A few years back, Sony unveiled their Instant Game Collection for PlayStation Plus members, further changing the game as far as online subscription services are concerned. Not that long (but still too long) after Microsoft announced its own competitor, Games With Gold. Both services offer “free” games to their subscribers, with new ones swapping in each month, and have fast become an integral part of their respective ecosystems.
Hoping to piggyback off the success of those two offerings, Electronic Arts has today announced their own service called EA Access. The service will be exclusive to the Xbox One (for now), and will give subscribers unfettered access to a special selection of Electronic Arts’ library.
The EA Access service is currently in beta, but it will expand to all users relatively soon. Once the service does exit beta, gamers will have the option of paying $4.99/month or $29.99/year in order to unlock several potentially exciting options.
Like with the Instant Game Collection and Games with Gold, EA Access subscribers will see the most value in The Vault, EA’s curated selection of “free” titles. While it’s unclear whether The Vault will feature a monthly rotation or if it will simply continue to grow, right now the feature includes unlimited access to some of EA’s current-gen titles. Beta participants, for example, can download and play digital copies of FIFA 14, Madden NFL 25, Peggle 2, and Battlefield 4 right now.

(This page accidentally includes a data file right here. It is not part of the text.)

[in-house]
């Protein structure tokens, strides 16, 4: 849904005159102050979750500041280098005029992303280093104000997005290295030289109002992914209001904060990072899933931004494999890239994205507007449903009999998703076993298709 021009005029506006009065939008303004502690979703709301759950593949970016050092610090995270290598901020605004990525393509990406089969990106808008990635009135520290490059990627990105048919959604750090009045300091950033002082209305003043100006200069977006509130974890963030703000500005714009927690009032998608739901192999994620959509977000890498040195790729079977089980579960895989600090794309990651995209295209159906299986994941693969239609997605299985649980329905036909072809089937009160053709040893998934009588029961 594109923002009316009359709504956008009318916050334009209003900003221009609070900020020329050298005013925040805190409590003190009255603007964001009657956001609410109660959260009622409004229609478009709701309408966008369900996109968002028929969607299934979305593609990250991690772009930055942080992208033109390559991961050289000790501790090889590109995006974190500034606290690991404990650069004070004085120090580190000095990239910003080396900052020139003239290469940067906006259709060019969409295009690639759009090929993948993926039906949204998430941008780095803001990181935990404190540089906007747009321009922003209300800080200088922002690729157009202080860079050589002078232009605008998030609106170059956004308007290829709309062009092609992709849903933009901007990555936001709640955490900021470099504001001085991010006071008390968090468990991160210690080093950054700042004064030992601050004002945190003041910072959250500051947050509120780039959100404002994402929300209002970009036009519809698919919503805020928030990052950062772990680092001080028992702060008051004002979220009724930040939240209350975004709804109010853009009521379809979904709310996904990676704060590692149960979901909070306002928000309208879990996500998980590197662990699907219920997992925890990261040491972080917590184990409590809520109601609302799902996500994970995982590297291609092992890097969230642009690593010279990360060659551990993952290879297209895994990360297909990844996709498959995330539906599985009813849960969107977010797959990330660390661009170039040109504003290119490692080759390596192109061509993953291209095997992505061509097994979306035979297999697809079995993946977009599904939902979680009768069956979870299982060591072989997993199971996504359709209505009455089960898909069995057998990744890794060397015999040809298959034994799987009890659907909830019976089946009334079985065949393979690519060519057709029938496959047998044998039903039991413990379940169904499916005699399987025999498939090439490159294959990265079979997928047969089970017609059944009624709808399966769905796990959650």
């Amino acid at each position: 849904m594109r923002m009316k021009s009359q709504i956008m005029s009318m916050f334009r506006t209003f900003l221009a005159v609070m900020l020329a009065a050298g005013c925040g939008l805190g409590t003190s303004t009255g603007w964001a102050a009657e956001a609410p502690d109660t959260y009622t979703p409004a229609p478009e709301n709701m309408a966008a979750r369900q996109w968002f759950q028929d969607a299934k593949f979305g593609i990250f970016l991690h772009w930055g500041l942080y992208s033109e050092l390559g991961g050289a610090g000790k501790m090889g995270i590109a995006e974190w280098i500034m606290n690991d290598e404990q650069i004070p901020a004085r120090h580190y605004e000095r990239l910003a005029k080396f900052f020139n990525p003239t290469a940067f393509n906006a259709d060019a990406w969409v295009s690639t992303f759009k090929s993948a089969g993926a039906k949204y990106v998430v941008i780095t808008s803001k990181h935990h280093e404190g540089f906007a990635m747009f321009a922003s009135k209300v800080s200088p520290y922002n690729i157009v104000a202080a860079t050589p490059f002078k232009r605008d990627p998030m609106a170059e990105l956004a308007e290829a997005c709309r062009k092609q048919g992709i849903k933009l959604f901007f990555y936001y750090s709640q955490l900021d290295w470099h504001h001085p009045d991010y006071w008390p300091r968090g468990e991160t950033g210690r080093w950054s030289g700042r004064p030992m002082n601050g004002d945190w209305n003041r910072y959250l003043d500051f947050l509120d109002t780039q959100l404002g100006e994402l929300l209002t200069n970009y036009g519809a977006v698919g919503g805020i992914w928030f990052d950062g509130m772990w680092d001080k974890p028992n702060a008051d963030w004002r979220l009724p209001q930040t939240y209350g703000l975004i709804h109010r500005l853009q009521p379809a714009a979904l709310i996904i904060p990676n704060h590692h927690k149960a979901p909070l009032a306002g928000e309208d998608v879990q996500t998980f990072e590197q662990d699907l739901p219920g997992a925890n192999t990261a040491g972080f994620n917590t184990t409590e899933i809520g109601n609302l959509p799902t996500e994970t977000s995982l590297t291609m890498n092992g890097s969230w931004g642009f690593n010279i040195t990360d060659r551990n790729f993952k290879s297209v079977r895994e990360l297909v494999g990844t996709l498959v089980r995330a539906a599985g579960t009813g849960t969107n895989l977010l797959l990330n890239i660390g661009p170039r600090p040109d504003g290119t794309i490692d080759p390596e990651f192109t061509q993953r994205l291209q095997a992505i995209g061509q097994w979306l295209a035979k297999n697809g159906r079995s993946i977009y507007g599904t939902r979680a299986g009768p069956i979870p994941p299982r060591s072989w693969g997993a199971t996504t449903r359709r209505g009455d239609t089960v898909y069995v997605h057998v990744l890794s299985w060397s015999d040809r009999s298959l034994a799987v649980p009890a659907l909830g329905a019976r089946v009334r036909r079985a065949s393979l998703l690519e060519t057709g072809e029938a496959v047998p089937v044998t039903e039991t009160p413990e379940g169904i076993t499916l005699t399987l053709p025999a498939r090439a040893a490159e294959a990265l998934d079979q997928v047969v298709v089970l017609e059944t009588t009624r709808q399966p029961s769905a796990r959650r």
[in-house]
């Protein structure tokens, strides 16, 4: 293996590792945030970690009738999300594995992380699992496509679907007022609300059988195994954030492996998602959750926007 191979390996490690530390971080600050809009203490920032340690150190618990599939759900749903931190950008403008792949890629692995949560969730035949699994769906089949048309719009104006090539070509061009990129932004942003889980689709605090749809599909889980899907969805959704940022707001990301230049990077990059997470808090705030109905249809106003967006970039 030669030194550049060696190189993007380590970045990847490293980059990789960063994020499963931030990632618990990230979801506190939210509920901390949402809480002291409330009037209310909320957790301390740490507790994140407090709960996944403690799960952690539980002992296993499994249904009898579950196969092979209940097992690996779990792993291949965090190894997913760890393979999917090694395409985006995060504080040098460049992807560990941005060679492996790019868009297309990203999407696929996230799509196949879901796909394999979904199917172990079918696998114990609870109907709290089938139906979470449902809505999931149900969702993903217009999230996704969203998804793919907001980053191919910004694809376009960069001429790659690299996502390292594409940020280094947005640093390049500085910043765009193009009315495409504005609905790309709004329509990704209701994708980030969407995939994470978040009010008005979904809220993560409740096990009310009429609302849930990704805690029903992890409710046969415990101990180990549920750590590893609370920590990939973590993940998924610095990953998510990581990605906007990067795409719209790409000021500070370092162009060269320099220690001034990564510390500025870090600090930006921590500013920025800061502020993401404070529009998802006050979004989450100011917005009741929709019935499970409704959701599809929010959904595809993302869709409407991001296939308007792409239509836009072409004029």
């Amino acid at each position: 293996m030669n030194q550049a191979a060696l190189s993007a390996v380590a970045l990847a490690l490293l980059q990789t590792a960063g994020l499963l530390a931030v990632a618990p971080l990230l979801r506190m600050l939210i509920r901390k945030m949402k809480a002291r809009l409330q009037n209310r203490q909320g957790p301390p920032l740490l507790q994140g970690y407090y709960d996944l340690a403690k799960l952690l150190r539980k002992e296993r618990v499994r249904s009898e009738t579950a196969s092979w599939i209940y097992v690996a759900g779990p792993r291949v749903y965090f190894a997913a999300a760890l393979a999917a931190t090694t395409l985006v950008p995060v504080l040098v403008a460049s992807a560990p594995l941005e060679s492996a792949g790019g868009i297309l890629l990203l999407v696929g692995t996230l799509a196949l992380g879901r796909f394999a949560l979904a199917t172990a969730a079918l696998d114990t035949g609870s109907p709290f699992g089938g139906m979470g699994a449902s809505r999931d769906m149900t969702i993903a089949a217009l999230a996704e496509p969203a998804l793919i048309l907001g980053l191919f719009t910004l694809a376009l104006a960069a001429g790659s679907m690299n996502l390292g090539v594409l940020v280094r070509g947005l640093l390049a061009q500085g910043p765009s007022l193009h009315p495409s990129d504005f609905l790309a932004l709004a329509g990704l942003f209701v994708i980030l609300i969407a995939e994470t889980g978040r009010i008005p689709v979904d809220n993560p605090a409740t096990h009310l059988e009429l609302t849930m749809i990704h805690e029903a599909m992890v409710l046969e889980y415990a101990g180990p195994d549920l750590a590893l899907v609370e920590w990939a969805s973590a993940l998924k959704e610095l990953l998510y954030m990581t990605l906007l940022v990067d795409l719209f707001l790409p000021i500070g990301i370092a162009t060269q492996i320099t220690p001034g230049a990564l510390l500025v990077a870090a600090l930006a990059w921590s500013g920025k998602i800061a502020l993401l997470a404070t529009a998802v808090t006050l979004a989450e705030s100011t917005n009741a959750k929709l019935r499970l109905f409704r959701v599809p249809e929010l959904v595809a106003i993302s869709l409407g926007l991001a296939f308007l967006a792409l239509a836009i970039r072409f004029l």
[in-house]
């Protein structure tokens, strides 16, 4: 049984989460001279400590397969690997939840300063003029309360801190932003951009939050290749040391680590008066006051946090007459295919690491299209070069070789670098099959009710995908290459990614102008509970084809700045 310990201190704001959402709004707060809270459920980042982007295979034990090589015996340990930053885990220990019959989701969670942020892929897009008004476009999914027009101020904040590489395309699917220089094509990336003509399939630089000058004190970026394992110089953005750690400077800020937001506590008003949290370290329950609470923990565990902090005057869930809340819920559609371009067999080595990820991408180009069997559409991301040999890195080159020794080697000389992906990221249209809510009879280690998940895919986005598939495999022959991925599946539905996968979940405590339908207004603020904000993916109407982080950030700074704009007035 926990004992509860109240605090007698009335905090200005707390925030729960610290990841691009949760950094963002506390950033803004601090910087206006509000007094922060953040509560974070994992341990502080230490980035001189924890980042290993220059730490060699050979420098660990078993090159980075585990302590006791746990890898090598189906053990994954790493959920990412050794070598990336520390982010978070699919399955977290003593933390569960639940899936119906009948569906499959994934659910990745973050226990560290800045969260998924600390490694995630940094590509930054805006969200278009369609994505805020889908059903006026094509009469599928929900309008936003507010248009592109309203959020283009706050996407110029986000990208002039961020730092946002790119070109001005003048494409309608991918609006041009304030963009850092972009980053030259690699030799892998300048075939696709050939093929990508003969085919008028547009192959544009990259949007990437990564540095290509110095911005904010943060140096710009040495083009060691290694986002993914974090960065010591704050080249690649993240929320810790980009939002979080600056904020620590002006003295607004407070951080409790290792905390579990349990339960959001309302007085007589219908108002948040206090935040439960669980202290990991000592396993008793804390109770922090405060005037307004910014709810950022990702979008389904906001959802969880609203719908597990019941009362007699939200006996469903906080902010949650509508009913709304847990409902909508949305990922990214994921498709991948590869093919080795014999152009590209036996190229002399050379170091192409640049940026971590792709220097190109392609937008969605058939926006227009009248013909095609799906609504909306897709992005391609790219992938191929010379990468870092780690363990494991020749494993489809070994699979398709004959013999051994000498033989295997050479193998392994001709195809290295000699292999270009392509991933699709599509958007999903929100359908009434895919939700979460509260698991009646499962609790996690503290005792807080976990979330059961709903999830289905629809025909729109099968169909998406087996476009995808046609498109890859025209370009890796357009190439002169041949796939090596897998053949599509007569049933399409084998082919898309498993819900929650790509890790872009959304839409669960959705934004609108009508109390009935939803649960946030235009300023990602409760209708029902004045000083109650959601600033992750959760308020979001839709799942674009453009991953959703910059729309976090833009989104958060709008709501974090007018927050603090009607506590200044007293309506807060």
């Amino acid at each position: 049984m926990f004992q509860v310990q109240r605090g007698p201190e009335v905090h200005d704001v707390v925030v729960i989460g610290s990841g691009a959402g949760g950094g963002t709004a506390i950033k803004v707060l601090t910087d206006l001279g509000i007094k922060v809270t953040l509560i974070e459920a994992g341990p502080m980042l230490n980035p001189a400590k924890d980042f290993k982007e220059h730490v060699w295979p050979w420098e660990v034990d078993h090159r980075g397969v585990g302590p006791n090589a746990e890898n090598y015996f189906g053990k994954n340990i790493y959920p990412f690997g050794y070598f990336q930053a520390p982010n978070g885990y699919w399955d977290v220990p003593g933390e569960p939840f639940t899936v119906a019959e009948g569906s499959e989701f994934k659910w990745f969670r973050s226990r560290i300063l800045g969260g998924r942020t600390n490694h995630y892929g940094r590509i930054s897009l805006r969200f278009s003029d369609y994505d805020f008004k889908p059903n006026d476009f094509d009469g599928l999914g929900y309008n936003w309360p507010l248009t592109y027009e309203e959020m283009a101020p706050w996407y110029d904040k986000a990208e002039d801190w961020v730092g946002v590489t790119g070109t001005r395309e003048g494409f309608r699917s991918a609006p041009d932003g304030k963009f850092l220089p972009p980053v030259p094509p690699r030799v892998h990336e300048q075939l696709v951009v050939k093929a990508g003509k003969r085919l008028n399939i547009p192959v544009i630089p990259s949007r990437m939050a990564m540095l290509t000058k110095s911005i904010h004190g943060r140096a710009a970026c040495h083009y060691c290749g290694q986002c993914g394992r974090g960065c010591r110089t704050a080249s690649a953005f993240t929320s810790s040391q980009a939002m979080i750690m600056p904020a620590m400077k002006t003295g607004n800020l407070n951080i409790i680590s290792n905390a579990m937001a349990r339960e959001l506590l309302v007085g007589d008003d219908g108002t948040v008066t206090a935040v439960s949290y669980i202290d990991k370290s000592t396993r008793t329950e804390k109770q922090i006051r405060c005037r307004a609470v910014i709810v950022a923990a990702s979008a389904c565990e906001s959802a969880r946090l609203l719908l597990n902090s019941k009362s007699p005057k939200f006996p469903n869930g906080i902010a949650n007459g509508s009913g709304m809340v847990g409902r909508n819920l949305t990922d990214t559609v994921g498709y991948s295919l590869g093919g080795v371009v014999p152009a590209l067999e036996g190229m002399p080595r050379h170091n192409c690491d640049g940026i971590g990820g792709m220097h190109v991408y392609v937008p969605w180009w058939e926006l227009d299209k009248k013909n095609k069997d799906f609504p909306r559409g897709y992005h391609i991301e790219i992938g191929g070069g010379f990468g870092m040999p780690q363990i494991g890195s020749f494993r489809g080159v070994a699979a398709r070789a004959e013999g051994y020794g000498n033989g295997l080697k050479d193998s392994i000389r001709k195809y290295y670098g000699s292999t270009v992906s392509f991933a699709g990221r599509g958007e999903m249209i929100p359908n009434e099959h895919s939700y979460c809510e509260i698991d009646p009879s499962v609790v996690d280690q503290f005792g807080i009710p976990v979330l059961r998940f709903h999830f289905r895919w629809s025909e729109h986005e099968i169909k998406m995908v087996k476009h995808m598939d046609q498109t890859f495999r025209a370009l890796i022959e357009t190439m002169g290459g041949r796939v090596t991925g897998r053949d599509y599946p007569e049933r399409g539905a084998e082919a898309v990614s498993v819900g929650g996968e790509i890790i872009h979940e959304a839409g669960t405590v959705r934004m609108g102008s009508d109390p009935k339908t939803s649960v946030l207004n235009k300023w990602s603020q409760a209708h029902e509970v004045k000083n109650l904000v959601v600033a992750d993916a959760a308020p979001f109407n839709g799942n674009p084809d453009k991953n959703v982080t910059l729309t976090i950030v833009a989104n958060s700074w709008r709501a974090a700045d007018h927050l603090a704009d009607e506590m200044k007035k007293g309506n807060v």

On top of that, EA Access will also include early access (5 days) to game demos for the publisher’s upcoming titles, like Dragon Age: Inquisition or NHL 15. As well, subscribers will receive a 10% discount on all EA-related purchases.
As a whole, the EA Access service sounds like a valiant attempt on Electronic Arts’ part to build their own PlayStation Plus-esque service. However, like with PlayStation Plus, EA Access’ success will ultimately be determined by the quality of the titles included in the service and how regularly EA adds new games. But since the publisher only releases so many games in a year, we could see things starting to run thin really quick.
However, if EA can position the service well, and keep the Access selection well stocked throughout the year, this could be an easy sell, especially for EA Sports fans. We’ll find out how well EA Access performs when it exits beta later this year.
What do you think of EA Access? Does it sound like a service you would subscribe to?
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